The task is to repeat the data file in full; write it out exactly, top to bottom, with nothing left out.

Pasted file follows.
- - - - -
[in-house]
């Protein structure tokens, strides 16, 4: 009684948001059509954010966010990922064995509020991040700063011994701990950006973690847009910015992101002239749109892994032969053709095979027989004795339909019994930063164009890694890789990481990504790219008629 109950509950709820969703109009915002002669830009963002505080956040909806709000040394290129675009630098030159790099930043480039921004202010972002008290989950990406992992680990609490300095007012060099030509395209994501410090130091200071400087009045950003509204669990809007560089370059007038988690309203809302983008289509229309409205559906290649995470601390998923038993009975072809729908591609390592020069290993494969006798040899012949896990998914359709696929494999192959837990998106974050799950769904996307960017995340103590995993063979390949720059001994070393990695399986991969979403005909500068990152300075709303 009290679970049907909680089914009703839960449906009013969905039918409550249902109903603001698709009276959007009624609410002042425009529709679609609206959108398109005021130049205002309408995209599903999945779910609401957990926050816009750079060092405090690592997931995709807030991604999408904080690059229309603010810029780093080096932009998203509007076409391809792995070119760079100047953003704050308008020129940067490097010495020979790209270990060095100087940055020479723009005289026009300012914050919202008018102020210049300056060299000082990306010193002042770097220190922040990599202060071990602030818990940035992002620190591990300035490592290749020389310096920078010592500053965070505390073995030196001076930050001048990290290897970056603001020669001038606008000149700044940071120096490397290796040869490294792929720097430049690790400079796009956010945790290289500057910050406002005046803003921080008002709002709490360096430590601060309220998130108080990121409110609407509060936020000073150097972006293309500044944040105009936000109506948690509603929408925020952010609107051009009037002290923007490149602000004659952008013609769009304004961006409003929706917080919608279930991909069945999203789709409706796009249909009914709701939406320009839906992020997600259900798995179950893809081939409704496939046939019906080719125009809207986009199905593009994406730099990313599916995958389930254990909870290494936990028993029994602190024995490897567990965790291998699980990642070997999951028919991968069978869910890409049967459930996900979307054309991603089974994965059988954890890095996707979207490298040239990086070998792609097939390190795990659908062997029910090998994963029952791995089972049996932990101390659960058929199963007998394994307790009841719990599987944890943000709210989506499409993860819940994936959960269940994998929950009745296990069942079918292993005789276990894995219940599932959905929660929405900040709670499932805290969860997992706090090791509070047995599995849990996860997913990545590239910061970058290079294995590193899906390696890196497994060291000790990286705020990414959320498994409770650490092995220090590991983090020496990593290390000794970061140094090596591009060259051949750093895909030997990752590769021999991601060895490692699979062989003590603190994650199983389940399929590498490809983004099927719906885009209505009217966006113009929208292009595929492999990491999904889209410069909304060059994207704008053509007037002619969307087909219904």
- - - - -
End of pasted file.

[in-house]
């Protein structure tokens, strides 16, 4: 009684948001059509954010966010990922064995509020991040700063011994701990950006973690847009910015992101002239749109892994032969053709095979027989004795339909019994930063164009890694890789990481990504790219008629 109950509950709820969703109009915002002669830009963002505080956040909806709000040394290129675009630098030159790099930043480039921004202010972002008290989950990406992992680990609490300095007012060099030509395209994501410090130091200071400087009045950003509204669990809007560089370059007038988690309203809302983008289509229309409205559906290649995470601390998923038993009975072809729908591609390592020069290993494969006798040899012949896990998914359709696929494999192959837990998106974050799950769904996307960017995340103590995993063979390949720059001994070393990695399986991969979403005909500068990152300075709303 009290679970049907909680089914009703839960449906009013969905039918409550249902109903603001698709009276959007009624609410002042425009529709679609609206959108398109005021130049205002309408995209599903999945779910609401957990926050816009750079060092405090690592997931995709807030991604999408904080690059229309603010810029780093080096932009998203509007076409391809792995070119760079100047953003704050308008020129940067490097010495020979790209270990060095100087940055020479723009005289026009300012914050919202008018102020210049300056060299000082990306010193002042770097220190922040990599202060071990602030818990940035992002620190591990300035490592290749020389310096920078010592500053965070505390073995030196001076930050001048990290290897970056603001020669001038606008000149700044940071120096490397290796040869490294792929720097430049690790400079796009956010945790290289500057910050406002005046803003921080008002709002709490360096430590601060309220998130108080990121409110609407509060936020000073150097972006293309500044944040105009936000109506948690509603929408925020952010609107051009009037002290923007490149602000004659952008013609769009304004961006409003929706917080919608279930991909069945999203789709409706796009249909009914709701939406320009839906992020997600259900798995179950893809081939409704496939046939019906080719125009809207986009199905593009994406730099990313599916995958389930254990909870290494936990028993029994602190024995490897567990965790291998699980990642070997999951028919991968069978869910890409049967459930996900979307054309991603089974994965059988954890890095996707979207490298040239990086070998792609097939390190795990659908062997029910090998994963029952791995089972049996932990101390659960058929199963007998394994307790009841719990599987944890943000709210989506499409993860819940994936959960269940994998929950009745296990069942079918292993005789276990894995219940599932959905929660929405900040709670499932805290969860997992706090090791509070047995599995849990996860997913990545590239910061970058290079294995590193899906390696890196497994060291000790990286705020990414959320498994409770650490092995220090590991983090020496990593290390000794970061140094090596591009060259051949750093895909030997990752590769021999991601060895490692699979062989003590603190994650199983389940399929590498490809983004099927719906885009209505009217966006113009929208292009595929492999990491999904889209410069909304060059994207704008053509007037002619969307087909219904």